New Catalysts for Change
Pavilion 5, Conference Hall 5.1

In this session we plan to discuss the advantages of individual jurisdictions/states for conducting particular types of business in IT (sample topics: India – a Mecca for outsourcing, or maybe not? Russia prides itself on its engineers and programmers, who are capable of tackling complex projects – or is this now just a fading legacy of the past? Are tax regimes that incentivise the creation of new intellectual property a serious stimulus for the work of IT companies in these countries? The Russian internet market is number 1 in Europe and has great potential for growth: how important an opportunity is this for international business? What is the place of Russia and what are its prospects in the global distribution of work in the IT industry?)

Mark Shmulevich , Deputy Minister of Telecom and Mass Communications of the Russian Federation

Sergey Beloussov , Chief Executive Officer, Acronis
Mohammad Gawdat , Vice President of Emerging Markets for SEEMEA, Google
Dmitry Grishin , General Director, Group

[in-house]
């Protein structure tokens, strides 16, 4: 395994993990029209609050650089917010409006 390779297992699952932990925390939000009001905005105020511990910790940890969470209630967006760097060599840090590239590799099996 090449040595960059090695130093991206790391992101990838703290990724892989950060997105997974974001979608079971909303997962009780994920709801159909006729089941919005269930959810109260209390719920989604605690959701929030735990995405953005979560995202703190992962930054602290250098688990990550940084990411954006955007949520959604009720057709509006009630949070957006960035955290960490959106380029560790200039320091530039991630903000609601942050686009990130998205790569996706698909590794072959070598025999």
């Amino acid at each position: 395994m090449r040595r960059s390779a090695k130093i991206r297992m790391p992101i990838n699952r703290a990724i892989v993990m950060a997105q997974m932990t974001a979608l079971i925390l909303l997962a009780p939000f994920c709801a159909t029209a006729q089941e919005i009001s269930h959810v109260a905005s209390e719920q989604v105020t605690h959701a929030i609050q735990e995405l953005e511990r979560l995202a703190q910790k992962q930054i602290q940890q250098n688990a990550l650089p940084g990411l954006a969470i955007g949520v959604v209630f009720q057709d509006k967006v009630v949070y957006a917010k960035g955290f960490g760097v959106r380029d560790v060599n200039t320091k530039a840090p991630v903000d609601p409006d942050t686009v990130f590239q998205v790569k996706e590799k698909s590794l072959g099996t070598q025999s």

Marthin De Beer , Senior Vice President, Video and Collaboration Group, Cisco
Arkady Dobkin , Chief Executive Officer, President, EPAM Systems
Taso Du Val , Co-Founder, Chief Executive Officer, Toptal LLC
Robert Farish , Vice President, Regional Managing Director for Russia and CIS, International Data Corporation


Key moments

We know about the options problem and this year we’re planning to make some amendments to the legislation that will allow us to more easily and effectively use options to incentivize staff.
Mark Shmulevich
Once intellectual property gets created, you need modern legislation in place, and then you need enforcement of those laws when intellectual property rights get breached. Usually it is in that environment that innovation can thrive.
Marthin De Beer
The basic models are getting changed. Cloud, mobility, video and other technologies are fundamentally changing what is getting done in the Internet. What you will see is that the Internet is not connecting people with information like in the days of the World Wide Web, but increasingly connecting people with people, and also people with things, and also machines to machines.
Marthin De Beer
In the foreseeable future, the next 5-10 years, we can expect that there will be something like five or maybe even six billion people who use smartphones and have access to the Internet.
Dmitry Grishin